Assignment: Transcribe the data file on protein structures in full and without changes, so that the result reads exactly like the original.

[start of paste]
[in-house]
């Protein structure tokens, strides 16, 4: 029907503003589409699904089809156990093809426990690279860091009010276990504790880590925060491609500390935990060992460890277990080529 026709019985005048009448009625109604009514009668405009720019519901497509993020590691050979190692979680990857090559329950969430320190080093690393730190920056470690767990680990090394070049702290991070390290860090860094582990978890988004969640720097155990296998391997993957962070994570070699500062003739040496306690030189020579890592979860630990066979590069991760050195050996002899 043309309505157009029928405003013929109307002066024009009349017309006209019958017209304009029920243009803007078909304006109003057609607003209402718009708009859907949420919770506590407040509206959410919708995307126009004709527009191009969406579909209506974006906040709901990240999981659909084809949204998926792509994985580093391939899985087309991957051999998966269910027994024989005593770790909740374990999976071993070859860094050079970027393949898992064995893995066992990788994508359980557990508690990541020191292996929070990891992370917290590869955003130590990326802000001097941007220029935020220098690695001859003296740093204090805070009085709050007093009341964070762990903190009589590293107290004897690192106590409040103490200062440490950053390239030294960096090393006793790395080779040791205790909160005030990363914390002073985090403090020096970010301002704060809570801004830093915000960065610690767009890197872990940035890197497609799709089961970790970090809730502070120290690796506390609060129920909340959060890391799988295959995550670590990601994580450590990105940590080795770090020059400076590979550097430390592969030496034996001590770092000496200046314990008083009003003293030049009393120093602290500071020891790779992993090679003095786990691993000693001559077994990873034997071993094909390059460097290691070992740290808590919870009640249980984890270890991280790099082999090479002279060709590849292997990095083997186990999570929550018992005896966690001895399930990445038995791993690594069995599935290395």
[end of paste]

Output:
[in-house]
């Protein structure tokens, strides 16, 4: 029907503003589409699904089809156990093809426990690279860091009010276990504790880590925060491609500390935990060992460890277990080529 026709019985005048009448009625109604009514009668405009720019519901497509993020590691050979190692979680990857090559329950969430320190080093690393730190920056470690767990680990090394070049702290991070390290860090860094582990978890988004969640720097155990296998391997993957962070994570070699500062003739040496306690030189020579890592979860630990066979590069991760050195050996002899 043309309505157009029928405003013929109307002066024009009349017309006209019958017209304009029920243009803007078909304006109003057609607003209402718009708009859907949420919770506590407040509206959410919708995307126009004709527009191009969406579909209506974006906040709901990240999981659909084809949204998926792509994985580093391939899985087309991957051999998966269910027994024989005593770790909740374990999976071993070859860094050079970027393949898992064995893995066992990788994508359980557990508690990541020191292996929070990891992370917290590869955003130590990326802000001097941007220029935020220098690695001859003296740093204090805070009085709050007093009341964070762990903190009589590293107290004897690192106590409040103490200062440490950053390239030294960096090393006793790395080779040791205790909160005030990363914390002073985090403090020096970010301002704060809570801004830093915000960065610690767009890197872990940035890197497609799709089961970790970090809730502070120290690796506390609060129920909340959060890391799988295959995550670590990601994580450590990105940590080795770090020059400076590979550097430390592969030496034996001590770092000496200046314990008083009003003293030049009393120093602290500071020891790779992993090679003095786990691993000693001559077994990873034997071993094909390059460097290691070992740290808590919870009640249980984890270890991280790099082999090479002279060709590849292997990095083997186990999570929550018992005896966690001895399930990445038995791993690594069995599935290395």